In a recent report, Swiss investment bank UBS‘s Evidence Lab wonders if we’re approaching the death of the home kitchen. With the rise in the use of food delivery apps, could “home cooking fade away?”
If it seems a far-fetched notion, consider that such apps tend to rate in the Top 40 downloads in major urban markets. And Millenials, the biggest user segment, are three times more likely to order food than their parents.
Such a shift could lead to major changes in the design and layout of our homes, using one of two kitchen types. The first is what we currently consider the kitchen hub–the open plan kitchen that is perfect for entertaining and doubles as a gathering point.
The second style of kitchen would occupy a much smaller footprint and be used for food prep. Rather than a large prep area to chop, cook, and bake, it might be needed only to plate the food once it’s removed from takeout containers.
Is the Home Kitchen Dead?
Excerpted from UBS’ report:
There could be a scenario where by 2030 most meals currently cooked at home are instead ordered online and delivered from either restaurants or central kitchens. The ramifications for the food retail, food producer, and restaurant industries could be material, as well as the impact on property markets, home appliances, and robotics.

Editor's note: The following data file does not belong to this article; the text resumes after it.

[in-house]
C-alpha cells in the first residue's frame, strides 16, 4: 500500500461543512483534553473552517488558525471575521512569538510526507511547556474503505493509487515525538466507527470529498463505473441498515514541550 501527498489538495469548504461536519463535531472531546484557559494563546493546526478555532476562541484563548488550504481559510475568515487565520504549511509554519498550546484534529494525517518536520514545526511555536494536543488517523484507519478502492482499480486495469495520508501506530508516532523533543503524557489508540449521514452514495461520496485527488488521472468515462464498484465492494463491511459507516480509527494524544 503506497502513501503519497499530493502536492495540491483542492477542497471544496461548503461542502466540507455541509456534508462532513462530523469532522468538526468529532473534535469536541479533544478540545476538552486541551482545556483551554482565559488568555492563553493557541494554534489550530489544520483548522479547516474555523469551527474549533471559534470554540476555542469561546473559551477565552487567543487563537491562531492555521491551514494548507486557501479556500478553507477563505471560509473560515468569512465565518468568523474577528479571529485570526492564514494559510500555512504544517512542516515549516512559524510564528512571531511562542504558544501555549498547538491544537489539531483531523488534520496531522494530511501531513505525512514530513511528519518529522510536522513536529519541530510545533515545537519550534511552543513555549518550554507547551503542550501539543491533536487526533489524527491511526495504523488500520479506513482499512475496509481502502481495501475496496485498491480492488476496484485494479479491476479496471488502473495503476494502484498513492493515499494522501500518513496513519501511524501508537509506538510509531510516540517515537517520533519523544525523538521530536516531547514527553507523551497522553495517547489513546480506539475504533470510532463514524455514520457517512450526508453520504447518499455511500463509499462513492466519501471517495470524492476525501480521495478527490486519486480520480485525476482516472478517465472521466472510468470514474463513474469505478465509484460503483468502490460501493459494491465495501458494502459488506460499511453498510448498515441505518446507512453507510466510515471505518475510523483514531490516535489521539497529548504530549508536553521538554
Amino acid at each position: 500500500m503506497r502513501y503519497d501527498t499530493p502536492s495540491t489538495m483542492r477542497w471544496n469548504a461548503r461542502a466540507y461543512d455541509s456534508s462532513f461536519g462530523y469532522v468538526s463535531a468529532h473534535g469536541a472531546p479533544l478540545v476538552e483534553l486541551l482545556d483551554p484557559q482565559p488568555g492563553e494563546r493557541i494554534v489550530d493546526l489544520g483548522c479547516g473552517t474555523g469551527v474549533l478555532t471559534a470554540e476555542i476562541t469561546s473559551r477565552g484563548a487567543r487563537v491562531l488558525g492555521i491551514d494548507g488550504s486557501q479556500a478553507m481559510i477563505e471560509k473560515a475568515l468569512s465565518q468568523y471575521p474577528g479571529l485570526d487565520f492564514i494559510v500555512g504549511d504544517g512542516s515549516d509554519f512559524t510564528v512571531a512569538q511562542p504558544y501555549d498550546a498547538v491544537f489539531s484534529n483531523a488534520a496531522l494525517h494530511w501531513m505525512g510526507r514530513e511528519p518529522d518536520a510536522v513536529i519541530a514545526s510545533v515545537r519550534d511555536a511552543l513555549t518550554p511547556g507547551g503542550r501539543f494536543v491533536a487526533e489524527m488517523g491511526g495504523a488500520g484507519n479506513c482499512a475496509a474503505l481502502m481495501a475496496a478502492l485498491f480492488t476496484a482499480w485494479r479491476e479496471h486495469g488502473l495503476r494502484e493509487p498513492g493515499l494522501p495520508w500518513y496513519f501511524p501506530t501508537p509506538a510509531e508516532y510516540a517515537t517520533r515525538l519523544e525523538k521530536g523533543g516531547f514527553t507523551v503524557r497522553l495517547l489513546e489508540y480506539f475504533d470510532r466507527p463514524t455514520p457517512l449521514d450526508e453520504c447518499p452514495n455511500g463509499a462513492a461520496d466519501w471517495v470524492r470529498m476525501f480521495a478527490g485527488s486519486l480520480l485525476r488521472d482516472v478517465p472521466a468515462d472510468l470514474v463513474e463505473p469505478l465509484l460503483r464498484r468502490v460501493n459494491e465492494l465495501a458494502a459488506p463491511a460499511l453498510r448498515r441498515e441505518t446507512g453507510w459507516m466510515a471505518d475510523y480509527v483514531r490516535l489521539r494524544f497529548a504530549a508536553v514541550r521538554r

The total cost of production of a professionally cooked and delivered meal could approach the cost of home-cooked food, or beat it when time is factored in.
For skeptics, consider the analogy of sewing and clothes production. A century ago, many families in now-developed markets produced their own clothes. It was in some ways another household chore. The cost of purchasing pre-made clothes from merchants was prohibitively expensive for most, and the skills to produce clothing existed at home. Industrialisation increased production capacity, and costs fell. Supply chains were established and mass consumption followed. Some of the same characteristics are at play here: we could be at the first stage of industrialising meal production and delivery.
Based on your household and it’s cooking habits, will the kitchen die in your home? Or has it got a long and happy life ahead?